Contract Award Notice
The requirement for an agency to publish a Contract Award Notice and the information that should be included.
- An agency must publish a Contract Award Notice on GETS when it has awarded a contract that is subject to the Rules. This Notice must be published whether or not the contract was openly advertised, unless it is:
- An agency must publish the Contract Award Notice on GETS within 30 business days of all parties signing the contract/s. The Contract Award Notice must include:
- the agency’s name and address
- the successful supplier’s or suppliers’ name/s and address/s
- a description of the goods, services or works
- the date the contract/s was awarded
- the term of the contract/s
- the expected spend under the contract/s, or the highest and lowest offers the agency evaluated to award the contract
- the type of procurement process used
- if the agency claimed an exemption from open advertising (Rule 15), the circumstances that justify the exemption.
More information on communicating contract award
The expected spend (Rule 45.2.f.) under the contract could be the contract price, if this is fixed, or an estimate of the total value of the contract over its life. This information will not be required when publishing a Contract Award Notice relating to the establishment of a Panel of Suppliers under Rule 54.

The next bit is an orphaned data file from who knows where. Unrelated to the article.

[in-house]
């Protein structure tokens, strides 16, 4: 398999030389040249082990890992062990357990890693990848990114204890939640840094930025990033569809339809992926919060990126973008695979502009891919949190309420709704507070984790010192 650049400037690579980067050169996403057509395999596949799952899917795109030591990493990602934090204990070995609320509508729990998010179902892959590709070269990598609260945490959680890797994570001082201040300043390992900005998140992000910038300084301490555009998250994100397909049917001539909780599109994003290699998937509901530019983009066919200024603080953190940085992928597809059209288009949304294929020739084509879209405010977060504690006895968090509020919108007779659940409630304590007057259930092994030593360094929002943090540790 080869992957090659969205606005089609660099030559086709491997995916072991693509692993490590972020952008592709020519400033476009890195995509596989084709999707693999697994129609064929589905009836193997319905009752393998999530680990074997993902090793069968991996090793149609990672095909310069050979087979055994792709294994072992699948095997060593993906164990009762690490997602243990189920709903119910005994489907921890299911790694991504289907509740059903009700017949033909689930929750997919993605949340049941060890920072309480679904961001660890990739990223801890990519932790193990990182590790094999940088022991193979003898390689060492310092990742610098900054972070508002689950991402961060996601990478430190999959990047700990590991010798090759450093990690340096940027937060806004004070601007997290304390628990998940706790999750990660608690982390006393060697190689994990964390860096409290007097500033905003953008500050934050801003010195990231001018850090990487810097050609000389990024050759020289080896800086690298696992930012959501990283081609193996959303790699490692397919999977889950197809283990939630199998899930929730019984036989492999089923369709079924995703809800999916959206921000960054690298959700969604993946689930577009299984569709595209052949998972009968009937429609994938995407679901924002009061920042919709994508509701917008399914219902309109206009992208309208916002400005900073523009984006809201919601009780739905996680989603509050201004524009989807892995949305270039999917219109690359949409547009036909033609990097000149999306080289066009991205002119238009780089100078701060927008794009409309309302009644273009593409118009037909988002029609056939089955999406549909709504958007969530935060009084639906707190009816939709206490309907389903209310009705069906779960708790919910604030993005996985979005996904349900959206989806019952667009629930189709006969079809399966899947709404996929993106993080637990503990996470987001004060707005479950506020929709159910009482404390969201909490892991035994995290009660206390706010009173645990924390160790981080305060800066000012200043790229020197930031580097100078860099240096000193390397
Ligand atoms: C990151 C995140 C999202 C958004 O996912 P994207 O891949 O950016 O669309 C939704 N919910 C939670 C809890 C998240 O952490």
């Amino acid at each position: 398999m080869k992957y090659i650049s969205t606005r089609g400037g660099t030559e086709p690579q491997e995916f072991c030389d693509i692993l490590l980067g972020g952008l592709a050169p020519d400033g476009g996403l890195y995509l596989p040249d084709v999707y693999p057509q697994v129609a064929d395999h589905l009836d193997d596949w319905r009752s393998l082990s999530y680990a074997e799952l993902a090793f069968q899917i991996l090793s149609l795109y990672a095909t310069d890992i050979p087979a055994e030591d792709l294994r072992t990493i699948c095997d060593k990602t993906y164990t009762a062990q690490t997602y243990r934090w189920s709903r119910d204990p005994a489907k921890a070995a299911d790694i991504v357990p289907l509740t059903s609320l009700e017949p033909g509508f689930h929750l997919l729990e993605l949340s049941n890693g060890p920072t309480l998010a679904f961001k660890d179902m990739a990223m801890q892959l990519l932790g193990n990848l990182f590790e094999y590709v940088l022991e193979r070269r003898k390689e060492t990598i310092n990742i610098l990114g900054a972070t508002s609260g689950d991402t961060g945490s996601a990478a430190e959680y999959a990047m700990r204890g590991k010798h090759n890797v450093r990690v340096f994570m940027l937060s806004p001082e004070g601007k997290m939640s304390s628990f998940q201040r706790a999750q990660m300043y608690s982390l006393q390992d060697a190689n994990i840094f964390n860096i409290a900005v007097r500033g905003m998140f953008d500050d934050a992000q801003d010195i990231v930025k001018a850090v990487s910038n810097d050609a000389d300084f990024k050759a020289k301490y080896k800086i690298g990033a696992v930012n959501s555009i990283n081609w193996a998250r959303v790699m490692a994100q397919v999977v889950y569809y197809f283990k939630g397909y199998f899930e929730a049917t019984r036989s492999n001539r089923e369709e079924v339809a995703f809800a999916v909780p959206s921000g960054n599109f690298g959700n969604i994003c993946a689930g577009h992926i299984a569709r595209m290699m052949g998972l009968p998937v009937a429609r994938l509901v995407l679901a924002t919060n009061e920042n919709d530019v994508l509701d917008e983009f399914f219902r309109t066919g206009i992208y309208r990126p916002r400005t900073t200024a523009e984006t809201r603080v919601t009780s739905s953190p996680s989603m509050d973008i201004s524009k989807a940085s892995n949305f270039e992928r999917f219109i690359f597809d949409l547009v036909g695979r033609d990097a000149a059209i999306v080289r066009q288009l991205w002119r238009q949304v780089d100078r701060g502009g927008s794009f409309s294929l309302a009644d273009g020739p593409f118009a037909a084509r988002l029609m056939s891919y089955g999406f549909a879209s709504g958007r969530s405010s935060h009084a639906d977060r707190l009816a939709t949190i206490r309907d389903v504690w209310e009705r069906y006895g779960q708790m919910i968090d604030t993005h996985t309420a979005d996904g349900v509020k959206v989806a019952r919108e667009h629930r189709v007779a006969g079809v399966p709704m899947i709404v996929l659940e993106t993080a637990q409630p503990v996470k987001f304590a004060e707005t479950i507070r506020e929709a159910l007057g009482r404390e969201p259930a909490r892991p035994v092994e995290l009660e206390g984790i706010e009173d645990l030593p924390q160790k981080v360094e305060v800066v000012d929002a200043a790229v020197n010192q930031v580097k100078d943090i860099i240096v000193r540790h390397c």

Keeping suppliers informed
It’s good practice to let participating suppliers know where they stand after evaluating the responses. You should tell suppliers when they have been unsuccessful.
However, in some instances you may want to keep competitive tension between the top ranking suppliers. If there is more than one supplier who is capable of delivering the contract, an agency will usually negotiate with the top-ranked supplier and reserve its position with the second-ranked supplier. If the negotiations with the top-ranked supplier fall through, the agency may then offer to negotiate with the next-ranked supplier. In this case, an agency can tell other highly-ranked suppliers that it is negotiating with the preferred supplier and, should negotiations fail, they may still be considered for the contract opportunity.